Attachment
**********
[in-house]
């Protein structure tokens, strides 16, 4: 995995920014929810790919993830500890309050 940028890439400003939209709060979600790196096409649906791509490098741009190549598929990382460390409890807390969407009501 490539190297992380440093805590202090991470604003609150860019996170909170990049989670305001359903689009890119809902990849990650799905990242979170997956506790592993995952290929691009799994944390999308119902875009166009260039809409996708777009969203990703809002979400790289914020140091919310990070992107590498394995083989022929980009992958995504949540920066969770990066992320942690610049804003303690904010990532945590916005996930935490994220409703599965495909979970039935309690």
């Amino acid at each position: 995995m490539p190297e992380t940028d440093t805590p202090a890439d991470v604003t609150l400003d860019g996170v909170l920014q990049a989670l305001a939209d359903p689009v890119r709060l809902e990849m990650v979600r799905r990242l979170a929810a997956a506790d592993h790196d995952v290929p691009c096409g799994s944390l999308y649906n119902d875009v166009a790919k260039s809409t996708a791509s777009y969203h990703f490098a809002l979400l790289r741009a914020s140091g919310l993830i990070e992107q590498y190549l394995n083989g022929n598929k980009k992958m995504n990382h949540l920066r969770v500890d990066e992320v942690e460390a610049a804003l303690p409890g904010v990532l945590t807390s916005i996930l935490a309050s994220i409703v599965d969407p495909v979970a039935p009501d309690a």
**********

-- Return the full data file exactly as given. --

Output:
[in-house]
């Protein structure tokens, strides 16, 4: 995995920014929810790919993830500890309050 940028890439400003939209709060979600790196096409649906791509490098741009190549598929990382460390409890807390969407009501 490539190297992380440093805590202090991470604003609150860019996170909170990049989670305001359903689009890119809902990849990650799905990242979170997956506790592993995952290929691009799994944390999308119902875009166009260039809409996708777009969203990703809002979400790289914020140091919310990070992107590498394995083989022929980009992958995504949540920066969770990066992320942690610049804003303690904010990532945590916005996930935490994220409703599965495909979970039935309690």
């Amino acid at each position: 995995m490539p190297e992380t940028d440093t805590p202090a890439d991470v604003t609150l400003d860019g996170v909170l920014q990049a989670l305001a939209d359903p689009v890119r709060l809902e990849m990650v979600r799905r990242l979170a929810a997956a506790d592993h790196d995952v290929p691009c096409g799994s944390l999308y649906n119902d875009v166009a790919k260039s809409t996708a791509s777009y969203h990703f490098a809002l979400l790289r741009a914020s140091g919310l993830i990070e992107q590498y190549l394995n083989g022929n598929k980009k992958m995504n990382h949540l920066r969770v500890d990066e992320v942690e460390a610049a804003l303690p409890g904010v990532l945590t807390s916005i996930l935490a309050s994220i409703v599965d969407p495909v979970a039935p009501d309690a």